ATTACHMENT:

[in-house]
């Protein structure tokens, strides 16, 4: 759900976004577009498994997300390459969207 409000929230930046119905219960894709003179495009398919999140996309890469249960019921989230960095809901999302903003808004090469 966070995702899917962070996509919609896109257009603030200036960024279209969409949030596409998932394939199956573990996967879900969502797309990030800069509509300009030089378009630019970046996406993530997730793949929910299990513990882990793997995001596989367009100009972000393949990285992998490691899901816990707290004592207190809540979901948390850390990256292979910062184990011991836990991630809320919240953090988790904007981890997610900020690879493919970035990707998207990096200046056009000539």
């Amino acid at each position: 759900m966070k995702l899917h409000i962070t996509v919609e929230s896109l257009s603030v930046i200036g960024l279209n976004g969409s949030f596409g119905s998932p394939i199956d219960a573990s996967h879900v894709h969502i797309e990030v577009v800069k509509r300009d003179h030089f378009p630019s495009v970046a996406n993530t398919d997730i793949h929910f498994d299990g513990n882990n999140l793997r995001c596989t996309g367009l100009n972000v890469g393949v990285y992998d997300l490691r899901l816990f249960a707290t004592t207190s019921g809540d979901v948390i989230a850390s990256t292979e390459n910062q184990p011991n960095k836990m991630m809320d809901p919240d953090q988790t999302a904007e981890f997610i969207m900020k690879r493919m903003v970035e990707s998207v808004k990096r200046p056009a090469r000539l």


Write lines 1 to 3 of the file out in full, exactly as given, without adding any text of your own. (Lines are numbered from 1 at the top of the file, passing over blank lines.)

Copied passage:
[in-house]
């Protein structure tokens, strides 16, 4: 759900976004577009498994997300390459969207 409000929230930046119905219960894709003179495009398919999140996309890469249960019921989230960095809901999302903003808004090469 966070995702899917962070996509919609896109257009603030200036960024279209969409949030596409998932394939199956573990996967879900969502797309990030800069509509300009030089378009630019970046996406993530997730793949929910299990513990882990793997995001596989367009100009972000393949990285992998490691899901816990707290004592207190809540979901948390850390990256292979910062184990011991836990991630809320919240953090988790904007981890997610900020690879493919970035990707998207990096200046056009000539």
């Amino acid at each position: 759900m966070k995702l899917h409000i962070t996509v919609e929230s896109l257009s603030v930046i200036g960024l279209n976004g969409s949030f596409g119905s998932p394939i199956d219960a573990s996967h879900v894709h969502i797309e990030v577009v800069k509509r300009d003179h030089f378009p630019s495009v970046a996406n993530t398919d997730i793949h929910f498994d299990g513990n882990n999140l793997r995001c596989t996309g367009l100009n972000v890469g393949v990285y992998d997300l490691r899901l816990f249960a707290t004592t207190s019921g809540d979901v948390i989230a850390s990256t292979e390459n910062q184990p011991n960095k836990m991630m809320d809901p919240d953090q988790t999302a904007e981890f997610i969207m900020k690879r493919m903003v970035e990707s998207v808004k990096r200046p056009a090469r000539l």